About CLARA: CLARA, the Latin American Cooperation of Advanced Networks (Cooperación Latino Americana de Redes Avanzadas), is a non-profit organization whose members are the NRENs of Latin America, and which is in charge of the management, development and operation of RedCLARA as well as the coordination of Latin America’s research networking activities. RedCLARA directly connects to AmLight links in São Paulo, Santiago, Miami and Tijuana. Latin American NRENs connected to RedCLARA: Argentina (Innova-Red), Brazil (RNP) ,Chile (REUNA), Colombia (RENATA), Costa Rica (RedCONARE), Ecuador (CEDIA), El Salvador (RAICES), Guatemala (RAGIE), México (CUDI), Panamá (RedCYT), Perú (RAAP), Uruguay (RAU) and Venezuela (REACCIUN). (www.redclara.net)
About Florida LambdaRail: Florida LambdaRail (FLR) is Florida’s Research and Education Network. With its 100 Gbps 1,540 mile dark fiber network, FLR provides a cost effective, ultra-high speed, inter-connected, broadband service delivery network that enables Florida’s higher education institutions and partners to collaborate, connect, utilize and develop new innovative broadband applications and services in support of their scientific research, education, and 21st century economy initiatives. (www.flrnet.org)
About Internet2: Internet2® is a member-owned advanced technology community founded by the nation’s leading higher education institutions in 1996. Internet2 provides a collaborative environment for U.S. research and education organizations to solve common technology challenges, and to develop innovative solutions in support of their educational, research, and community service missions. Internet2 consists of more than 250 U.S. universities, 80 leading corporations, 70 affiliate members and government agencies, 39 regional and state education networks and more than 65 national research and education networking partners representing more than 100 countries. Internet2 offices are located in Ann Arbor, Mich.; Emeryville, Calif.; and Washington, D.C. (www.internet2.edu)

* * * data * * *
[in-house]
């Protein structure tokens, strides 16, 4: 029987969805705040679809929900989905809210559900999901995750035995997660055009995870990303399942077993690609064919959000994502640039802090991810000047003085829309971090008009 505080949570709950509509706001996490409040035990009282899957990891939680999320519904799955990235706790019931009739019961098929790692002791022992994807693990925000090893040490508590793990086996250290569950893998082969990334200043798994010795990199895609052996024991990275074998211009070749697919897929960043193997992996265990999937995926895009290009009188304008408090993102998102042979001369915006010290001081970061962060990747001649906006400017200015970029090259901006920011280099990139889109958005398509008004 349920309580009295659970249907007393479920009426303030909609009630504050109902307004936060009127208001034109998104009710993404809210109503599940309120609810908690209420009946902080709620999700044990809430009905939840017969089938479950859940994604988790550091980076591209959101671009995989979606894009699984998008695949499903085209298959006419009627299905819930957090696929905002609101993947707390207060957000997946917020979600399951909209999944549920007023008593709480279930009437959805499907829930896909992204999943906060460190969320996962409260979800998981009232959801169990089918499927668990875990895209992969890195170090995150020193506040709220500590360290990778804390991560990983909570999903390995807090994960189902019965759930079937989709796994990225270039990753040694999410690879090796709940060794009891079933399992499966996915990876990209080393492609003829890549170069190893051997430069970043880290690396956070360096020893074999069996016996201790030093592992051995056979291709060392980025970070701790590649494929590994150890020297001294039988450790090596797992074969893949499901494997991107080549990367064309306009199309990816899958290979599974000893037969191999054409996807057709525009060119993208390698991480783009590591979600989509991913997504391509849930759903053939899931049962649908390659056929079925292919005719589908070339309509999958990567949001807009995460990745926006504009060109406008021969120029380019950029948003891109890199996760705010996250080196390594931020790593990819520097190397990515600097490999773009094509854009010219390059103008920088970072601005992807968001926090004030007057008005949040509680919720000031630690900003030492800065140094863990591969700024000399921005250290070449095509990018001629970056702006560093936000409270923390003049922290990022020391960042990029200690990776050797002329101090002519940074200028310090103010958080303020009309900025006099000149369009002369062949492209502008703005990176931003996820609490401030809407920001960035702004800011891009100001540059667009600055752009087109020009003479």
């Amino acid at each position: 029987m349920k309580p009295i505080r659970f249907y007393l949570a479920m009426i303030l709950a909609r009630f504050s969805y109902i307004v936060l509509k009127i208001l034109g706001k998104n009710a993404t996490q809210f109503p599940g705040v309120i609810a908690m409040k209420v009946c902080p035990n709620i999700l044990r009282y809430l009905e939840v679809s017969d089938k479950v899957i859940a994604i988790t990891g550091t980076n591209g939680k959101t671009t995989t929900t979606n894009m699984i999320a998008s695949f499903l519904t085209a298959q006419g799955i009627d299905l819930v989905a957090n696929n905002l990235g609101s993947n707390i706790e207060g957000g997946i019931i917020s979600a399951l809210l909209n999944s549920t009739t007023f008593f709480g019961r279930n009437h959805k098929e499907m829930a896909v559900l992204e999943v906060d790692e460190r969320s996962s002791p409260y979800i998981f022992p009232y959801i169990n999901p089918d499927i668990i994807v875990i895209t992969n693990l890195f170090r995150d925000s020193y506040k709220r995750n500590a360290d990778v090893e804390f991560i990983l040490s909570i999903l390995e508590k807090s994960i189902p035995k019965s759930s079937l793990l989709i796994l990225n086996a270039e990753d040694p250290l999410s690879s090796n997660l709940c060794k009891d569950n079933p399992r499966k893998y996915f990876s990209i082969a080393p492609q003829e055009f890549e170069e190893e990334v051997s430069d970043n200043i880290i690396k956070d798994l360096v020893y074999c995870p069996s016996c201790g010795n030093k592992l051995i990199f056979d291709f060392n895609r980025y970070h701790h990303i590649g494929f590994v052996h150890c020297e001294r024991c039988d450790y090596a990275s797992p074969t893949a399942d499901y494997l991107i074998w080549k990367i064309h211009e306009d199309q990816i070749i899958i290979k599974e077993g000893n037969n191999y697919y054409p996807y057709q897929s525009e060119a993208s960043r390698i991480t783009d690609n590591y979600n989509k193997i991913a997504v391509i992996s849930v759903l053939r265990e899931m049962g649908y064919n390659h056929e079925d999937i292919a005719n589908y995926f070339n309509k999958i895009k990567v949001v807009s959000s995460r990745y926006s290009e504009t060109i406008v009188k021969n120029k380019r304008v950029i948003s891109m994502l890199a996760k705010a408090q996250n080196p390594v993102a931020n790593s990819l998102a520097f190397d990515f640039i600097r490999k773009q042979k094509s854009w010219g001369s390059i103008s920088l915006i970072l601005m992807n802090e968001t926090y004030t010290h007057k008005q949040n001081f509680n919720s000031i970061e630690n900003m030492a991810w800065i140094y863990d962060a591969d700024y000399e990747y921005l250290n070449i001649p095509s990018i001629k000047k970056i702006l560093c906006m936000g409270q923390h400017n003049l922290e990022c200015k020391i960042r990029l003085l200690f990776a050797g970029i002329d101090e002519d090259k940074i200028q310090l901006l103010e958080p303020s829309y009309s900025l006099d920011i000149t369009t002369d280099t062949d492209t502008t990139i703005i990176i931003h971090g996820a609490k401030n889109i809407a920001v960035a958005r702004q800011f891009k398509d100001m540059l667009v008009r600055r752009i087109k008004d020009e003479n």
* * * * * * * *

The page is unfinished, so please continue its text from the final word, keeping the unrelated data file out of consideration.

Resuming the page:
About REUNA (Chile): Red Universitaria Nacional, REUNA, provides a leading digital platform that articulates, connects, and fosters collaboration between those entities that based in Chile belong to the fields of science, education, and the Chilean local culture, connecting them to the rest of the world throughout innovating services. With over 20 years’ experience and currently made up of 31 institutions, REUNA’s digital platform covers 13 regions between the northern city of Arica and the southern city of Osorno. (www.reuna.cl/en/)
About RNP: The Brazilian Education and Research Network (RNP), qualified as a Social Organization (OS) by the Brazilian government, is supervised by the Ministry of Science, Technology and Innovation (MCTI), and is maintained through the inter-ministerial RNP program, which also includes the Ministries of Education (MEC), Health (MS) and Culture (MinC). The first Internet provider in Brazil with national coverage, RNP operates a high-performance nationwide network, with points of presence in all 26 states and the national capital, providing service to over 1200 distinct locations. RNP’s more than four million users are making use of an advanced network infrastructure for communication, computation and experimentation, which contributes to the integration of the national systems of Science, Technology and Innovation, of Higher Education, of Health and of Culture. (www.rnp.br/en)